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This is not really a UNIX answer, but if you don't mind leaving it running in the browser: window.setInterval(function () { document.getElementsByName('GENERATE_DAILY_TRENDS')[0].click(); }, 1000); // 1000 milliseconds And if you want a bookmarklet that you can click to get it going (once you're already on the page), add this for the bookmark url: ...


You could use xdotool to get your mouse at your desired position and click the button: xdotool mousemove 100 100 click 1


Google Chrome and Chrome Remote Desktop are excellent userland options, as @jcbermu has already suggested. Other options would include something like VNC, which can seem a bit daunting at first but is actually not too hard. If you want to minimize what needs to be installed on the computer you are using to access the media server, you could use guacamole ...


1 - Install Google Chrome and Chrome Remote Desktop on the media server. 2- On other PCs, from Google Chrome you will be able to acccess the graphical interface of the media server.


Xpra has an html5 client which works really great, even though it is in an early development phase. I do personally use it as an X11 forwarding replacement, as it spawns an X11 session and only displays single applications, just as you've described. It has a 'shadow' option as well that allows to connect to an existing session as well.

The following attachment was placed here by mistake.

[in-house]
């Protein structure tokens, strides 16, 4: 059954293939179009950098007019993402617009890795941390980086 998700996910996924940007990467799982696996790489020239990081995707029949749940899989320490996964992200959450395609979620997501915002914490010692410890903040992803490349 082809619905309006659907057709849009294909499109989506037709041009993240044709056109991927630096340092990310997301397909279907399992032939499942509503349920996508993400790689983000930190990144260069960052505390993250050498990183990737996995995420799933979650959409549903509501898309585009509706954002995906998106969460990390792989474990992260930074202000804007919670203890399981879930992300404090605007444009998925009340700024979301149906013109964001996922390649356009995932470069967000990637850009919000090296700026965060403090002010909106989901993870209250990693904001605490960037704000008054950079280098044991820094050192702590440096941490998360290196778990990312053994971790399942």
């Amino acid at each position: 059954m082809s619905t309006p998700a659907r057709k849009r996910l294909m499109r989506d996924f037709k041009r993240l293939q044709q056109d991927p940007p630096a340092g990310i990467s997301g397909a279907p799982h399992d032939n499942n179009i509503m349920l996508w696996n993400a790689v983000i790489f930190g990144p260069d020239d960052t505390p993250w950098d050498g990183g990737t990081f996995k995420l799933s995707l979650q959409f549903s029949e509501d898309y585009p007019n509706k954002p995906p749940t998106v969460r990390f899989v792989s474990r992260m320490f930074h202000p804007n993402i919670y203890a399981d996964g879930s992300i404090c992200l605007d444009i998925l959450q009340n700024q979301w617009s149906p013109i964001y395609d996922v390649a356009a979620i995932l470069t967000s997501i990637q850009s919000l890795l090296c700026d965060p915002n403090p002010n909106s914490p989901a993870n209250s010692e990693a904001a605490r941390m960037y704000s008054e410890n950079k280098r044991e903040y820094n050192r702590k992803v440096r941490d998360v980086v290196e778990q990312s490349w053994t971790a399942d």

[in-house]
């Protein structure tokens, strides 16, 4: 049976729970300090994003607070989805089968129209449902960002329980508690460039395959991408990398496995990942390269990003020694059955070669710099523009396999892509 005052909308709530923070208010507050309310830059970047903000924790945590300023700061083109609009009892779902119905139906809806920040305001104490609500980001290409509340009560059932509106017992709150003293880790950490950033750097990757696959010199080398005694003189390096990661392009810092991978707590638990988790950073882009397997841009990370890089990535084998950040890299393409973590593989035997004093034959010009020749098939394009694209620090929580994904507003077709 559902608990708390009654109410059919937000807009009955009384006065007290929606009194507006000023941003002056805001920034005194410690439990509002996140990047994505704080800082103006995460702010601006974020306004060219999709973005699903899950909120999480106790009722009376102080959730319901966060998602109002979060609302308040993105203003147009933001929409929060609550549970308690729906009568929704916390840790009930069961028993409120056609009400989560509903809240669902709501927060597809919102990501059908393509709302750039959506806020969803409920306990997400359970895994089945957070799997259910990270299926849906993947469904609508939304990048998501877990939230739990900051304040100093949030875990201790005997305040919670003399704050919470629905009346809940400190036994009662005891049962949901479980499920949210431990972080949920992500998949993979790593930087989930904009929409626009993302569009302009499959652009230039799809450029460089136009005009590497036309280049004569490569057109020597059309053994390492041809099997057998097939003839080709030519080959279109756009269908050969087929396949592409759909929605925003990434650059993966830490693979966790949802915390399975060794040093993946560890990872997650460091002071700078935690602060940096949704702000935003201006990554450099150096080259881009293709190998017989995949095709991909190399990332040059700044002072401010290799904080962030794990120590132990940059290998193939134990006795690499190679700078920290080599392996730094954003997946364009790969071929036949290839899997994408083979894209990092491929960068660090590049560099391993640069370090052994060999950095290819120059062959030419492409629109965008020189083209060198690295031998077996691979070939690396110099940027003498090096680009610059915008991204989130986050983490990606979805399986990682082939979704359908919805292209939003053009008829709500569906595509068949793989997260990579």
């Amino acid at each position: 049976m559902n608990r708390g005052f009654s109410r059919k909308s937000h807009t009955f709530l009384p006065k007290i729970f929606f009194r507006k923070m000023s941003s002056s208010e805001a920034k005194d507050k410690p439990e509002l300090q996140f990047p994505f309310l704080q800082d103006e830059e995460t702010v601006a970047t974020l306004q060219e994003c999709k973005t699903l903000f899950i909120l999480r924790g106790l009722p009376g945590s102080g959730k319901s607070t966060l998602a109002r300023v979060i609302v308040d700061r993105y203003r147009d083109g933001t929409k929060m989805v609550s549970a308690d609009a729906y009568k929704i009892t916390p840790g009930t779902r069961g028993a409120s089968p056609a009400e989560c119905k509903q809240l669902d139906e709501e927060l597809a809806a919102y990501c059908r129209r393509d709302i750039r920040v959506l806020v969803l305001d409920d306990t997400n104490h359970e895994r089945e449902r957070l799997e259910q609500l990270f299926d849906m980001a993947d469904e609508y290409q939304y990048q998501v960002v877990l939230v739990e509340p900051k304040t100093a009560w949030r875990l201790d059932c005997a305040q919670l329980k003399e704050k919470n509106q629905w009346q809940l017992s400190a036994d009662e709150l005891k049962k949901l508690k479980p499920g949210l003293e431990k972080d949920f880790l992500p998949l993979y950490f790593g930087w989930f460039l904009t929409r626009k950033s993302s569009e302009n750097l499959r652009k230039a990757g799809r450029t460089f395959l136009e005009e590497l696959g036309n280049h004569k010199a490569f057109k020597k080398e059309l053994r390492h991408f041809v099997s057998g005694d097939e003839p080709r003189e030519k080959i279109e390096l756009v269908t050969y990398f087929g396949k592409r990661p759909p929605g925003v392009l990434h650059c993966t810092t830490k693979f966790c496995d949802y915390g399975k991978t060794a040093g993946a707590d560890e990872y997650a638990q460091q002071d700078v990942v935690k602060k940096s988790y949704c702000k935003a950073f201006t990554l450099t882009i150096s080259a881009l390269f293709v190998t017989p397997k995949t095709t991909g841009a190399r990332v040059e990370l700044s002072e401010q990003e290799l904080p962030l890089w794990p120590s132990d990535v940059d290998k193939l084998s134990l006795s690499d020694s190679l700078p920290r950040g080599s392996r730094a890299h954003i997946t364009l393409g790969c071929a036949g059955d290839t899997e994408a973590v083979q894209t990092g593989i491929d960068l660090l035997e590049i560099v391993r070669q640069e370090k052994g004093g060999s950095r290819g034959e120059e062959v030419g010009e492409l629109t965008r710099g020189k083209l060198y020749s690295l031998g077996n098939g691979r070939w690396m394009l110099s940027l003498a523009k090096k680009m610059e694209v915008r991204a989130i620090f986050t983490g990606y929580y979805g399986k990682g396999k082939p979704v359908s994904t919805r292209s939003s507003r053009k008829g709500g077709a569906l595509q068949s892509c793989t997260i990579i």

Firefox It's not pretty, but go to about:memory?verbose in your browser. You can use Ctrl+F to search for URLs. Chrome | Chromium Press Shift+Esc or use the menu: More Tools → Task Manager


You would not necessarily see error messages in your systems log, when chromium is overstepping some limits. Try starting chromium from a terminal (rather than clicking on icon), so that you can see any potential error messages in the terminal. What you are describing seems to be similar to this bugreport. The solution should be to increase the limits ...


You can use CHROMIUM_USER_FLAGS to change what arguments chromium will be launched with. The default are in /etc/chromium/default. That's where it's getting those flash-related flags. On the command line, the following will start chromium with no flags: CHROMIUM_USER_FLAGS=" " chromium You can set the variable in ~/.profile for the user who shouldn't ...

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